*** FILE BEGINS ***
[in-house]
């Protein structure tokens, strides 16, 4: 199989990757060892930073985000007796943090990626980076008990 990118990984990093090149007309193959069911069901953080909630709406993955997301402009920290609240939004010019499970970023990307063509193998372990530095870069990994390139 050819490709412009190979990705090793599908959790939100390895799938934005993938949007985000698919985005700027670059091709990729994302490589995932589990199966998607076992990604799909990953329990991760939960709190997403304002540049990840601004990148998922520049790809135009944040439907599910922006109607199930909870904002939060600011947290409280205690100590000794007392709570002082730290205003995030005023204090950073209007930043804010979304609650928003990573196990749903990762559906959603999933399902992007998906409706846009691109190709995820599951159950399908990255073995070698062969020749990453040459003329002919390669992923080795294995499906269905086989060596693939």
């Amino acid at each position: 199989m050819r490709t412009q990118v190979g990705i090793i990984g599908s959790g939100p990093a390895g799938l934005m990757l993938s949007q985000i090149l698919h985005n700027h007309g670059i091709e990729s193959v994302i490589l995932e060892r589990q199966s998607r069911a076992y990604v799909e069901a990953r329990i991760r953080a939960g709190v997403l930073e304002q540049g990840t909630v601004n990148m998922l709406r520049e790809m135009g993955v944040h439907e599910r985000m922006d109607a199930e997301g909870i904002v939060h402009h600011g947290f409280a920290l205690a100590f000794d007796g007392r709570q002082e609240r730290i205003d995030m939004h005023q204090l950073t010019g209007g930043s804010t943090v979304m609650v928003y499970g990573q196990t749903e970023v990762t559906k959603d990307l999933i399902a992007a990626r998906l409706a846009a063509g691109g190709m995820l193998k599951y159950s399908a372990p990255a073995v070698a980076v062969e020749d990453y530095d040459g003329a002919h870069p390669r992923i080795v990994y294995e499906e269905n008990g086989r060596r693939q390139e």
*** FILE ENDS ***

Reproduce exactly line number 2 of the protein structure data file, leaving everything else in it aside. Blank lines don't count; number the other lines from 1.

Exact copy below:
């Protein structure tokens, strides 16, 4: 199989990757060892930073985000007796943090990626980076008990 990118990984990093090149007309193959069911069901953080909630709406993955997301402009920290609240939004010019499970970023990307063509193998372990530095870069990994390139 050819490709412009190979990705090793599908959790939100390895799938934005993938949007985000698919985005700027670059091709990729994302490589995932589990199966998607076992990604799909990953329990991760939960709190997403304002540049990840601004990148998922520049790809135009944040439907599910922006109607199930909870904002939060600011947290409280205690100590000794007392709570002082730290205003995030005023204090950073209007930043804010979304609650928003990573196990749903990762559906959603999933399902992007998906409706846009691109190709995820599951159950399908990255073995070698062969020749990453040459003329002919390669992923080795294995499906269905086989060596693939």